Toddler dies waiting for new heart, a few days short of his birthday
Diagnosed with a congenital heart defect days after he was born, the infant had six open heart surgeries and a pacemaker installed in his tiny body
Tragedy does not wait for the best time to strike; more often than not tragedy strikes at the worst of times, and strikes the most helpless, most innocent of us all. Newborn Colten Robertson from Duluth, Minnesota is one of these unfortunate souls.
He was diagnosed with a congenital heart defect just days after he was born, and over the course of seven months, the infant had six open heart surgeries and a pacemaker installed in his tiny body.
A few short months after his last surgery, the newborn’s heart began exhibit issues again. The doctors said he needed a new heart.
“We thought we would see a few more years come and go before Colten would need any sort of heart surgery again,” his father said in a Facebook post.
“We were finally starting to feel like we had a ‘normal’ life again when we were blindsided by being told Colten's only chance at life was going to be a heart transplant.”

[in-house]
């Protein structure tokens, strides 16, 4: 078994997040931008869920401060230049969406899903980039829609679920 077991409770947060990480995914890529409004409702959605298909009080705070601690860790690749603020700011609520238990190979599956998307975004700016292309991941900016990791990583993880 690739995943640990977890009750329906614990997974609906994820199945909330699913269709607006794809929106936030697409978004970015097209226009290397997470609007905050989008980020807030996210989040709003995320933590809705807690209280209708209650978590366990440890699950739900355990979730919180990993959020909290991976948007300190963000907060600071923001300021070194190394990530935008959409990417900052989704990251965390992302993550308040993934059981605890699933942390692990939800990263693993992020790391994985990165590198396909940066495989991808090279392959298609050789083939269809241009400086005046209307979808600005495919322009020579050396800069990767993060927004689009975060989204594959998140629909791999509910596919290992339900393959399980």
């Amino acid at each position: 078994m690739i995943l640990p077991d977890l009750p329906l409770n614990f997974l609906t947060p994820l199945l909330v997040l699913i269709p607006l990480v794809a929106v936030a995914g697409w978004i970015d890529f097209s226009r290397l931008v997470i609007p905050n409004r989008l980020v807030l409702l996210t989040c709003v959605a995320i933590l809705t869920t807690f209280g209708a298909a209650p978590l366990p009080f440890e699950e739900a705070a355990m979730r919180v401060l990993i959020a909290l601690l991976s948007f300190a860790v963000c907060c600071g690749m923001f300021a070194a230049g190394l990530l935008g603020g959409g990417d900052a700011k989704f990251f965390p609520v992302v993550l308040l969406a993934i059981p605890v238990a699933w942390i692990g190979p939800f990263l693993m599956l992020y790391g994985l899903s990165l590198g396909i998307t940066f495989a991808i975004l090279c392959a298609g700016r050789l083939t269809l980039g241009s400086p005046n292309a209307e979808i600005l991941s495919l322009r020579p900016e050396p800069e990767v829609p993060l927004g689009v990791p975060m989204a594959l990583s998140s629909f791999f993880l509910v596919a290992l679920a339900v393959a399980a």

Colten was taken to Mayo Hospital, where his family was told that it might take three to six months before before the new heart arrives.
Soon things began took a turn for the worse, when Colten began to be “very sick.” He suffered from some bleeding and the doctors were working to get it under control.
Sometime later the newborn died, a few days short of his birthday.
Congenital heart defects
Centers for Disease Control said that congenital heart defects such as Colten’s aren’t very common, and only about 1 percent of babies are born with such a defect.
There are many types of congenital heart defects. They range from simple defects with no symptoms to complex defects with severe, life-threatening symptoms.
It is the most common type of birth defect, affecting 8 out of every 1,000 newborns.
Fortunately the diagnosis and treatment of complex heart defects has greatly improved over the past few decades, and as a result most children who have complex heart defects survive to adulthood and live active, productive lives.
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